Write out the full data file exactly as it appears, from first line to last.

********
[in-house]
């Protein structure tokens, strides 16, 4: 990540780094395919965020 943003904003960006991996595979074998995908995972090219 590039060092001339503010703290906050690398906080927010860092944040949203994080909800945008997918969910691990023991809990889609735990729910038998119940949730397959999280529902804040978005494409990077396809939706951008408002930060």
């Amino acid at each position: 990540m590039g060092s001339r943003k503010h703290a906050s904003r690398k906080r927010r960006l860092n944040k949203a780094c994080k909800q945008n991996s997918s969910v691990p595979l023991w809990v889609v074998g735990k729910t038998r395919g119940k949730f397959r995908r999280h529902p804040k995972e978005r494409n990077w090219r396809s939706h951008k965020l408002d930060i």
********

[in-house]
């Protein structure tokens, strides 16, 4: 990540780094395919965020 943003904003960006991996595979074998995908995972090219 590039060092001339503010703290906050690398906080927010860092944040949203994080909800945008997918969910691990023991809990889609735990729910038998119940949730397959999280529902804040978005494409990077396809939706951008408002930060």
């Amino acid at each position: 990540m590039g060092s001339r943003k503010h703290a906050s904003r690398k906080r927010r960006l860092n944040k949203a780094c994080k909800q945008n991996s997918s969910v691990p595979l023991w809990v889609v074998g735990k729910t038998r395919g119940k949730f397959r995908r999280h529902p804040k995972e978005r494409n990077w090219r396809s939706h951008k965020l408002d930060i």